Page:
A Film that Evokes the Memory of Many Cubans

By Regina Cano

Screenshot from the documentary film “La singular historia de Juan sin nada” (The unique story of Juan without anything).

HAVANA TIMES — In Havana, a very alluring movie is being passed from USB to USB, especially among natives of Cuba, which is called “La Singular Historia de Juan sin Nada” (The unique story of Juan with nothing) .

Directed and written by Ricardo Figueredo Oliva and with copyrights belonging to the “Cooperativa Producciones” and dedicated to the singer-songwriter Santiago Feliu, this kind of documentary – which was made as a result of crowdfunding and other donations – has the character Juan at its center, an ordinary Cuban citizen who lives on the island and only lives off of his income.

The plot unfolds via personal accounts, mainly from people in the capital, a voice-over narration (by popular Cuban actor Luis Alberto Garcia) and historic archive images, which span the period since the Revolution triumphed (1959) until the days when this movie was made (2016).

It is characterized by its cutting from scene to scene in its explanations, for how well the narrative thread is developed which clears up the daily expenditure of someone who only lives off of 250 pesos a month (10 USD), that is to say, someone who works magic to get by every day with this amount of money to get to the end of the month, in a system where two currencies are officially accepted.

Juan doesn’t receive remittances from abroad, he doesn’t have a second job and he doesn’t take part in the so-called “struggle”*, in other words, Juan has no other way to increase his wages, in an honest or dishonest way.

Juan doesn’t rob the State, he doesn’t cheat or manipulate other people in his eagerness to make a little extra on the side.

And as you must have already realized, Juan represents an important percentage of the Cuban population who live on the island. This in spite of the idea that has become widespread that the vast majority take part in this “struggle” looking for a way to survive, which crosses all social spaces available to ordinary citizens, as there are many different ways, from businesses that are set up with people’s own efforts or that are sustained with the work of others.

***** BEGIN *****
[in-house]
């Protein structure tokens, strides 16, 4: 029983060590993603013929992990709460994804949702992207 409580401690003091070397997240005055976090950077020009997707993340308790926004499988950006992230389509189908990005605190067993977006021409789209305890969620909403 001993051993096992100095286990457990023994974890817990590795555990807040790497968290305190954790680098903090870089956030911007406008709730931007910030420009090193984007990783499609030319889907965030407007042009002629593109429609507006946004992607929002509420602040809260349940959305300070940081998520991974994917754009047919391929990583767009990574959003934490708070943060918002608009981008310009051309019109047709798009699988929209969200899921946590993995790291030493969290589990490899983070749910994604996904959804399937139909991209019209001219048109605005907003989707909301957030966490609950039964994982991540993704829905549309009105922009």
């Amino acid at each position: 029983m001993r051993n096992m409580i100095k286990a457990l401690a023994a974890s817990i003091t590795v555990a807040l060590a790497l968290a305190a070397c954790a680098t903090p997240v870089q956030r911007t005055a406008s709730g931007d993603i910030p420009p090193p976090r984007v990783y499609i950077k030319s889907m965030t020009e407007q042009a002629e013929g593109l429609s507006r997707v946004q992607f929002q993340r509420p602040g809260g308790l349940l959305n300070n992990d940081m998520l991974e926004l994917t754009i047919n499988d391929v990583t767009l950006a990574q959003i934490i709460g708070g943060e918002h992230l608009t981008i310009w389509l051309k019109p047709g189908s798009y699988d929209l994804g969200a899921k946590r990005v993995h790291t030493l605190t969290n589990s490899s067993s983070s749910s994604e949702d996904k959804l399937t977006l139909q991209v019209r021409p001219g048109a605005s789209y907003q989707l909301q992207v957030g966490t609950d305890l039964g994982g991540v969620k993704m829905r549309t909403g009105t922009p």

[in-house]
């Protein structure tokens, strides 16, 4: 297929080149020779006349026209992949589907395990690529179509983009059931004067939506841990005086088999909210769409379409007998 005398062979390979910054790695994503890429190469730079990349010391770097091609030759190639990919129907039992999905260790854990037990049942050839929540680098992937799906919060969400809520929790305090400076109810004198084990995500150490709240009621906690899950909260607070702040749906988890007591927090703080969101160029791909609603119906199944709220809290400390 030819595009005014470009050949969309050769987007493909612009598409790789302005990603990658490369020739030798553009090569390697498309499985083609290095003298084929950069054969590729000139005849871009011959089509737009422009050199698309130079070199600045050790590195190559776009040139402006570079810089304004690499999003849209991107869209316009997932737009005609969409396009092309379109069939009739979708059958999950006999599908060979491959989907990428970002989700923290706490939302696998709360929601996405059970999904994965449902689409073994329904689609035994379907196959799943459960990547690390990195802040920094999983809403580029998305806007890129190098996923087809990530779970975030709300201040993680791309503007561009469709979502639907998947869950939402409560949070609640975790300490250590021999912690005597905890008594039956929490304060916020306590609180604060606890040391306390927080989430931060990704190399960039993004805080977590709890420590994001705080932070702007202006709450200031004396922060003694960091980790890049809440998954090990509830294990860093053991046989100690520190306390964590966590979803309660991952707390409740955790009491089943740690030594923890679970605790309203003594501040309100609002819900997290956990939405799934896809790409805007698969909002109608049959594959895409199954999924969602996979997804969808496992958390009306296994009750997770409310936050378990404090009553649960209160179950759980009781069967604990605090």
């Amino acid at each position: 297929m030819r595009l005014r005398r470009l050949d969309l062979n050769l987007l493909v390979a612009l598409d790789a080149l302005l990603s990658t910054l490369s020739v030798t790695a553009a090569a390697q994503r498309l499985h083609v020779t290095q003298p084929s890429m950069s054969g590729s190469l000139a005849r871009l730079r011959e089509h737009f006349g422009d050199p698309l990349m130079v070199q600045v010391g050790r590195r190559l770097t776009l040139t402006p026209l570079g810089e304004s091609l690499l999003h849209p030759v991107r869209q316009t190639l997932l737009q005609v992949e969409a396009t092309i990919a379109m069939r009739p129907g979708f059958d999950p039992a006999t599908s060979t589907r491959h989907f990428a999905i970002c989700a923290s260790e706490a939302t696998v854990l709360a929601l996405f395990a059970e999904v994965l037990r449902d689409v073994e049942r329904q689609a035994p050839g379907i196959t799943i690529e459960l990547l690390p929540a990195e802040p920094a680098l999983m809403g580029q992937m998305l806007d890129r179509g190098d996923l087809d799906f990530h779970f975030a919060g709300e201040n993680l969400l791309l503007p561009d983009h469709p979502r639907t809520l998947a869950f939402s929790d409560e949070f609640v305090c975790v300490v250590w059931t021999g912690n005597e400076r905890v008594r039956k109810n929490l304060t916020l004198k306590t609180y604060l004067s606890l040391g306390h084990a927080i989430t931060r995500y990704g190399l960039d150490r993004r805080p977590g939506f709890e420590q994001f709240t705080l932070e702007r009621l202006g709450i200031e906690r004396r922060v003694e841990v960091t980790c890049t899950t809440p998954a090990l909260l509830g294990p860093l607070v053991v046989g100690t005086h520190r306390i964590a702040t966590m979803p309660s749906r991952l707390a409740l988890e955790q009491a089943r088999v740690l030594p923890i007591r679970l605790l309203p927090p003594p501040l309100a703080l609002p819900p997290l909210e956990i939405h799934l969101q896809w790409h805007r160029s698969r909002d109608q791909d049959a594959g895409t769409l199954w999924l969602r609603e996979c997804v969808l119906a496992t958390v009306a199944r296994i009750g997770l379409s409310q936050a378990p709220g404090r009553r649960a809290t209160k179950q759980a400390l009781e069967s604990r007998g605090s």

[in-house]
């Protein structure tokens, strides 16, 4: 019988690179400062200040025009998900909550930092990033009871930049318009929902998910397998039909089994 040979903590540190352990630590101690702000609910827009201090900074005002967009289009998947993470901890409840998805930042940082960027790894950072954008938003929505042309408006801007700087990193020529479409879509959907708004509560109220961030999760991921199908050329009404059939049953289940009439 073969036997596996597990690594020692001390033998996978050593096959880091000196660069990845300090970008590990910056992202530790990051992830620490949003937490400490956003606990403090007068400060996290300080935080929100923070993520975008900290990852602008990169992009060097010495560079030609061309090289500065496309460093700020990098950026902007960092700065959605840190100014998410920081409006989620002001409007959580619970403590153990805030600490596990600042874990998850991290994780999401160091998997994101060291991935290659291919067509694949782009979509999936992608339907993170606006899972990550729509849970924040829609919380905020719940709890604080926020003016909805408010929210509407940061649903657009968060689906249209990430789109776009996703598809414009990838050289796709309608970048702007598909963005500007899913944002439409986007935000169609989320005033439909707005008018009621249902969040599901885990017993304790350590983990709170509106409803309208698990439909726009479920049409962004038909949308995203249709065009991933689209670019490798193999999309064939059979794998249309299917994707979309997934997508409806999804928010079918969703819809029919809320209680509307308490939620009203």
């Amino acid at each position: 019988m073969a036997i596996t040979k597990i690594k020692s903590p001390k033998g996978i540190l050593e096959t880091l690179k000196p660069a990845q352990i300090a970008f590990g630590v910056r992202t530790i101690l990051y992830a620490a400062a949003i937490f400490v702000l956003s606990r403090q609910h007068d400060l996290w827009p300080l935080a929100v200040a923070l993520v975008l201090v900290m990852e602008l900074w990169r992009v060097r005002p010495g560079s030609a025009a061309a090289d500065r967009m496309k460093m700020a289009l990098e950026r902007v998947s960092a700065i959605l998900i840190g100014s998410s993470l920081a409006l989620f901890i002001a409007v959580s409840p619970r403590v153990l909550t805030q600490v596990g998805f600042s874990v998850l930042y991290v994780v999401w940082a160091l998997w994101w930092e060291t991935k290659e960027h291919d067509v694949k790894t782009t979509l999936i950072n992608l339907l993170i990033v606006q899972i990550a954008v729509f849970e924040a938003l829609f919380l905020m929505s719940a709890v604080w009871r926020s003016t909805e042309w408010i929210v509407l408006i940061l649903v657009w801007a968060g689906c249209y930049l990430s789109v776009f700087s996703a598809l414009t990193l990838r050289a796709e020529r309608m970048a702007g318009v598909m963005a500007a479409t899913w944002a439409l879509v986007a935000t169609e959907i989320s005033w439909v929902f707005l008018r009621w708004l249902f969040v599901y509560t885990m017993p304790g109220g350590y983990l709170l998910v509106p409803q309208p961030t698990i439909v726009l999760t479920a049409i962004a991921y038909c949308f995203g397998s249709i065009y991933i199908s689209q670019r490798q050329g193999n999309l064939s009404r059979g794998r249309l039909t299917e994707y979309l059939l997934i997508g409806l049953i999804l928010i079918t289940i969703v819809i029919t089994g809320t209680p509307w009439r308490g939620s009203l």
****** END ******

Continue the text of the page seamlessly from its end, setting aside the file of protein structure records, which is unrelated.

This can include growing something in a small backyard or rearing pigs for family consumption thereby avoiding paying a high price, like buying in quantity what can then be sold for a lot more. But, this also includes taking advantage of your job or resources within your control at state institutions. In a nutshell, the subject of the “struggle” needs an essay for itself.

An interviewee said: “I have never been a criminal, and I don’t think about being one now, but hell, at this point in time, I’m 43 years old and I still can’t say: I earned this for the work I did. Sir, until when!… Until when!” well like he mentions at another point in time: “… people watch this theft and keep quiet.”

Among those giving accounts in the documentary are a primary school teacher, a builder, 2 retired people (man and woman), an Emprestur employee (tourism company), 2 self-employed women, a student, an economist (Juan Triana), another economist, analyst and social researcher (Esteban Morales) and as a result these are statements and reflections from people who spill out their analyses and philosophies, based on real life facts, according to each case and giving their opinions about how hard it is to survive with a state employee’s income, since a long time ago, as well as other issues.